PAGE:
Research activity per year

Personal profile


Professor Tadhg O’Donovan graduated from Trinity College Dublin with a Bachelor’s degree in Mechanical and Manufacturing Engineering in 2001. He continued in Trinity College and worked on research projects funded by Enterprise Ireland and Science Foundation Ireland before completing his Ph.D. (Thesis title: "Fluid flow and heat transfer of an impinging air jet") in early 2005 and a prestigious Eurotherm Award for this work in 2008. He was appointed as a lecturer in Mechanical Engineering in Trinity College in 2005 and worked primarily on the development of synthetic air jets for application in electronics thermal management. Tadhg joined Heriot-Watt University in 2007 as a lecturer in Mechanical Engineering. His research now includes the thermal management of High Concentrating Solar Photovoltaic Cells (HCPV), Electronic Components and Solar Thermal and CPV/T Systems. In 2011 he formed part of a successful bid for a project to help Bridge the Urban Rural Divide (BURD) by installing a renewable energy power plant in small town in rural India. More recently he has led research projects to develop cooling technology for Unmanned Air Systems and a feasibility study aimed at driving down the cost of renewable energy from solar thermal power plants. Tadhg currently supervises 5 PhD students and is the author of 24 peer reviewed journal publications. He has won grant funding from Enterprise Ireland, Science Foundation Ireland, the UK and India Education and Research Initiative, the Science and Technology Facilities Council and the Defense Science and Technology Laboratory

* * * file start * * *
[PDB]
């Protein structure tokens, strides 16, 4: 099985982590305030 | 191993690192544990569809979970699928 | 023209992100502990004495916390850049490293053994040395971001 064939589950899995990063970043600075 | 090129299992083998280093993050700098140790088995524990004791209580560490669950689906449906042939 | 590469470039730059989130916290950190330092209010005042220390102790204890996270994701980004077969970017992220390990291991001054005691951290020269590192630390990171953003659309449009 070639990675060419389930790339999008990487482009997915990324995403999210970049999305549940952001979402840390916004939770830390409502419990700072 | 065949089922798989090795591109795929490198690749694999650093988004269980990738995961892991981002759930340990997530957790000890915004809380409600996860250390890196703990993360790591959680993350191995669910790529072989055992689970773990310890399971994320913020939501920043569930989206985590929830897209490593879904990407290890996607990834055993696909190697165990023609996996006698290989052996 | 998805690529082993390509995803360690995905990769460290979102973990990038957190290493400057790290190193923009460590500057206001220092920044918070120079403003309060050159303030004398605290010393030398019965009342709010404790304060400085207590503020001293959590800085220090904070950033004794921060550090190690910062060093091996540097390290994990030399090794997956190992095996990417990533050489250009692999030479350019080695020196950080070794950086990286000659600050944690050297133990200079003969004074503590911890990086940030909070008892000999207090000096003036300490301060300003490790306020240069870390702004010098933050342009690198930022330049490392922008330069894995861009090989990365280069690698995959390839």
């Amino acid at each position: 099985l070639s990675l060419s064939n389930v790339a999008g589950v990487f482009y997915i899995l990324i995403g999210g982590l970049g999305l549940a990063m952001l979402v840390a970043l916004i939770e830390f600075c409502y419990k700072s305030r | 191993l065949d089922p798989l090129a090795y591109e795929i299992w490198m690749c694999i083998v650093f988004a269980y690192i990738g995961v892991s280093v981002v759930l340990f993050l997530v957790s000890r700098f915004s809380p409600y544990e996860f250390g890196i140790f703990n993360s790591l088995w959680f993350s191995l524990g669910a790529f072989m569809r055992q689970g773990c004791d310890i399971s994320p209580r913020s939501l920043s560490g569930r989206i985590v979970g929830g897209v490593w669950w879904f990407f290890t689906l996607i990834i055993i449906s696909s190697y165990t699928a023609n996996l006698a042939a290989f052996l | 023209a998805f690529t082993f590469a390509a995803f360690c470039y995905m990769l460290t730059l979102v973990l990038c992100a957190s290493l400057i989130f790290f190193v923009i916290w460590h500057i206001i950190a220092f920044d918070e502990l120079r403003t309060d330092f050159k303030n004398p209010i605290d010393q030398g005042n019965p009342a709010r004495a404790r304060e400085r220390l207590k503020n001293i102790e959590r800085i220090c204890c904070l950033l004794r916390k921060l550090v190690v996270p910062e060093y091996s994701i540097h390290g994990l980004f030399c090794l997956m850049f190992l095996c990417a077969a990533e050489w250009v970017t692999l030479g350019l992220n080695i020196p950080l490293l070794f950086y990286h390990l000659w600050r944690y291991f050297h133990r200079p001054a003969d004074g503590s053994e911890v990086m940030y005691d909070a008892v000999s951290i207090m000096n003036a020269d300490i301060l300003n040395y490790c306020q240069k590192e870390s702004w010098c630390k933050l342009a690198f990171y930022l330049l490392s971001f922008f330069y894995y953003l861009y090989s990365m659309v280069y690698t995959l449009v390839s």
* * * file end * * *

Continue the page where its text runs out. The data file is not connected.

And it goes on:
Research interests

Professor O’Donovan’s research interests concern convective heat transfer and fluid flow. His research has developed techniques to measure the temporal nature of surface heat flux. This is used to investigate and enhance heat transfer rates to impinging air jets for electronics cooling applications. Temporal investigation of the surface heat flux to arrays of synthetic air jets has enhanced their cooling potential by 36%.

Professor O’Donovan’s research also contributes to the development of solar energy technology. Solar receivers with a helical coil geometry have been designed to develop a Dean vortex flow to enhance mixing and surface heat flux with only minimal extra pumping requirement. In collaboration with the UK Astromony Technology Centre (UKATC) he has conducted a feasibility study and preliminary design of a fixed focus tracking solar concentrator and solar thermal store as part of a 5kW power plant. Solar energy research has also included the thermal management of high concentrating solar cells; the electrical conversion efficiency of PV cells can be substantially increased by decreasing their operating temperature.

Other research interests include solar thermal storage in molten salts, water purification using membrane distillation, the thermal regulatory system of the body and blood perfusion measurement and thermal management of Fischer-Tropsch process for Gas to Liquid conversion.

Expertise related to UN Sustainable Development Goals

In 2015, UN member states agreed to 17 global Sustainable Development Goals (SDGs) to end poverty, protect the planet and ensure prosperity for all. This person’s work contributes towards the following SDG(s):

  • SDG 3 - Good Health and Well-being
  • SDG 7 - Affordable and Clean Energy
  • SDG 13 - Climate Action


  • TJ Mechanical engineering and machinery
  • Engineering & Product Design
  • Human Health
  • TD Environmental technology. Sanitary engineering
  • Energy & Renewables
  • Environment & Sustainability


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